• pressure from voters and Members of the Senedd for the Welsh Ministers to have oversight, control, or intervention powers on local issues, so that Welsh Ministers can be held accountable for those issues.
  • Welsh Ministers wanting to influence delivery more directly, and centralising services to make efficiency savings.
  • A general centralising culture in political life across the UK, meaning decentralisation involves actively working against the way things have been done before and are done elsewhere in the UK.

Against this background, Welsh Ministers have legislated to strengthen regional collaboration between authorities and to strengthen local democracy by, for example, better remuneration for councillors and improved scrutiny mechanisms.

We met the Welsh Local Government Association on 2 occasions and considered their localism manifesto. Beyond this, we did not take evidence on the powers of local government, as we felt that this was beyond our remit.

Local government is a vitally important part of Welsh democracy, and local councillors have a very direct mandate and accountability within their area. We believe that their role should be part of the constitutional debate, and that elected members should engage constructively with the issues of scale and capacity mentioned above. The aim should be to achieve greater devolution within Wales as scale and capacity allows, and the Welsh Government, local authorities and other partners should work together on tackling these.


Our understanding of democracy should be more expansive than just a system of governance. Power as the capacity to make change is enhanced by distributed leadership which includes elected representatives and citizens. We need to complement and enrich representative democracy with deliberative and participatory mechanisms.

We encourage elected representatives to reflect on how democratic innovation can enhance the relevance of representative democracy and the quality of decision-making in Wales.

We make 3 recommendations to strengthen Welsh democracy. These initiatives are important, whatever constitutional model is ultimately supported by the people of Wales.


1. Democratic innovation

The Welsh Government should strengthen the capacity for democratic innovation and inclusive community engagement in Wales. This should draw on an expert advisory panel, and should be designed in partnership with the Senedd, local government and other partners. New strategies for civic education should be a priority for this work, which should be subject to regular review by the Senedd.

2. Constitutional principles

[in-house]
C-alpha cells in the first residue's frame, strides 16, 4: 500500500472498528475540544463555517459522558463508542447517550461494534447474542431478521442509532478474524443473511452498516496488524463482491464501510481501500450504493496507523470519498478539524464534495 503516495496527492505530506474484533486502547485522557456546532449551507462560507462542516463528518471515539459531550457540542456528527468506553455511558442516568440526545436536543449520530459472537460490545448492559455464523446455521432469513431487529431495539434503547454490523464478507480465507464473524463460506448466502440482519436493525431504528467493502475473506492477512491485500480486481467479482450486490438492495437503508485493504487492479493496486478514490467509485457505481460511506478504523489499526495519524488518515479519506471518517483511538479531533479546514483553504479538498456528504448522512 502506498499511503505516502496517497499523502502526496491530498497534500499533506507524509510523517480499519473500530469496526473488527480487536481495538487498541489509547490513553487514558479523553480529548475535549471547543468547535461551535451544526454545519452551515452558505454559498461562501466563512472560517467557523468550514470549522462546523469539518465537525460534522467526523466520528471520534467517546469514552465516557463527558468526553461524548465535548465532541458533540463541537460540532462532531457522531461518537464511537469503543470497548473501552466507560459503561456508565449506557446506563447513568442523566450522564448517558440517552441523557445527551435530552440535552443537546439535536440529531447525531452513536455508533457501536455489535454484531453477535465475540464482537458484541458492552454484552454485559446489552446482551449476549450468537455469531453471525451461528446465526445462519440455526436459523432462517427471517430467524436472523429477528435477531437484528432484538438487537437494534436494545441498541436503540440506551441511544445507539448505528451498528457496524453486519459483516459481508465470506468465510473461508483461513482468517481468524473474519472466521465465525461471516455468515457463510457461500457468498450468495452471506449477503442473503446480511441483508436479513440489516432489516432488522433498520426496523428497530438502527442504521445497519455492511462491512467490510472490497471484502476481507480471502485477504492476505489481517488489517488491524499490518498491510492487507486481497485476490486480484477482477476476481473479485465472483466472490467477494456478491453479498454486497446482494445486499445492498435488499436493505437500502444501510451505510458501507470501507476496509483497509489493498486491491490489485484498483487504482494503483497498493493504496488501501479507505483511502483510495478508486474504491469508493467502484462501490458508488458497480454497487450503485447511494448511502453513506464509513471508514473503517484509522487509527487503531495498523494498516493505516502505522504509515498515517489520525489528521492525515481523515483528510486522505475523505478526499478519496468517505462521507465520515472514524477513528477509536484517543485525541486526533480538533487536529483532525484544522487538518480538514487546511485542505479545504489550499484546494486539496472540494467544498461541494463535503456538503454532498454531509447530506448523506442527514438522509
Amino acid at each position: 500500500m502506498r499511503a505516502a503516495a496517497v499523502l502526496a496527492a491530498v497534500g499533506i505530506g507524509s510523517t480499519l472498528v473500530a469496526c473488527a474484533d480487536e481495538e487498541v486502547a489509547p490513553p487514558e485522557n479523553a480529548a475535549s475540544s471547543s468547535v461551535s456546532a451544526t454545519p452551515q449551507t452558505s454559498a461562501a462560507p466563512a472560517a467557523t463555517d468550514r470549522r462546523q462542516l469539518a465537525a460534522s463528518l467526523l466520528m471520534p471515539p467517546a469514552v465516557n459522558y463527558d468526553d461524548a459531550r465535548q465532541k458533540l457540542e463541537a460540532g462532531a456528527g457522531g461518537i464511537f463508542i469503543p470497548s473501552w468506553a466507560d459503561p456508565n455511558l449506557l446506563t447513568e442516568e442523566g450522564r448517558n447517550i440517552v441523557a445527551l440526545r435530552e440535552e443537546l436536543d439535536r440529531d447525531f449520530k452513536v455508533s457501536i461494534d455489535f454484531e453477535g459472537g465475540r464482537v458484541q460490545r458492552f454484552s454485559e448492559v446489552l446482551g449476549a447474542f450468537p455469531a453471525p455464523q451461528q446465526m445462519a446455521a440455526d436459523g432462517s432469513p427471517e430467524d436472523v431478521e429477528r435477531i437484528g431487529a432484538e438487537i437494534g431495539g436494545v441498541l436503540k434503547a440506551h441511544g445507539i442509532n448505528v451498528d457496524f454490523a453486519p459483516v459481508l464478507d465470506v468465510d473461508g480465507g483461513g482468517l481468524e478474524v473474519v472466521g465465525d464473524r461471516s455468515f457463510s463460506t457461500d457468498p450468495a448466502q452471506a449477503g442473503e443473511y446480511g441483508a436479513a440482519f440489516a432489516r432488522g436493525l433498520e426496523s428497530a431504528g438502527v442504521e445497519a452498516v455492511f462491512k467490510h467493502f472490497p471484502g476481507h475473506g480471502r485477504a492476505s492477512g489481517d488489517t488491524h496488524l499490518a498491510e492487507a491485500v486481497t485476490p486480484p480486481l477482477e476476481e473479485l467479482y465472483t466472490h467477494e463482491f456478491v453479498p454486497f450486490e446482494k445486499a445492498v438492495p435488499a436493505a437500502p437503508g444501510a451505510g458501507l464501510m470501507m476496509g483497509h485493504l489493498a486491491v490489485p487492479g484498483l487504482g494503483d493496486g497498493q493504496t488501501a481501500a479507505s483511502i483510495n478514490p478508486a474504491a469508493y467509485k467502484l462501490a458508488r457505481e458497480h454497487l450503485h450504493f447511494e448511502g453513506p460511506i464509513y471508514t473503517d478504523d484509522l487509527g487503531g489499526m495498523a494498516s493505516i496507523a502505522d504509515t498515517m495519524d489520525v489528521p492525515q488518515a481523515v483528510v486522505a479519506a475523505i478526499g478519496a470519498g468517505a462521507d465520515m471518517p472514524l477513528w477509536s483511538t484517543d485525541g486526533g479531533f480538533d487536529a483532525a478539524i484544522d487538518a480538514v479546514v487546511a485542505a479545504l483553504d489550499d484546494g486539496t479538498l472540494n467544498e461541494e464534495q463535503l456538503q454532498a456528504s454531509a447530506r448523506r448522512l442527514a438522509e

Drawing on this expertise, the Welsh Government should lead a project to engage citizens in drafting a statement of constitutional and governance principles for Wales.

3. Senedd reform

We recommend that the planned review of the Senedd reforms should be resourced to ensure a robust and evidence-based analysis of the impact of the changes, including from the perspectives of the voter and of democratic accountability.

Voices from Care Cymru

Community Engagement Fund Partner: Voices from Care Cymru

Voices From Care Cymru is the national organisation supporting care experienced children and young people in Wales. It is a Children’s Rights organisation. It provides practical and emotional support to care experienced children and young people and supports them to get their voices heard by influencers and decision makers. Voices from Care Cymru has over 30 years’ experience of supporting young people in this way, people who often experience multiple disadvantage including homelessness, unemployment and mental health issues. This work supports them to understand and engage with decision making processes, and to influence them effectively.

“It took us a while to get through to our members how important this is for them, but once they began to understand that there was no stopping them! If there are further opportunities to engage with this work they would welcome the chance to do so.”

Voices from Care Cymru facilitator


Engagement participants (anonymous) in discussion:

“They [Senedd members and Welsh politicians in general] don’t always get it right. In fact, they often mess up. But at least we can talk to them.”

“We are a small country. We need to work with our neighbours.”

“It doesn’t make sense. Social workers are doing what one government tells them is right. But the court is controlled by a different one. I don’t understand how anyone came up with that.”

“They gave us votes at 16 didn’t they? That shows that they think that what we say is important.”

“After all, pollution doesn’t stop at borders does it? If they pour [….] into the sea in Bristol it won’t take long until it gets to Swansea.”

“When you get your own house you don’t ask your neighbours how to decorate it or when to put the heating on. Why are we (the people of Wales) still letting our neighbours (the people of England) tell us what to do?”

“We are too small to compete with other countries on our own”.

“Well, if they are going to carry on sharing power they need to work properly together.”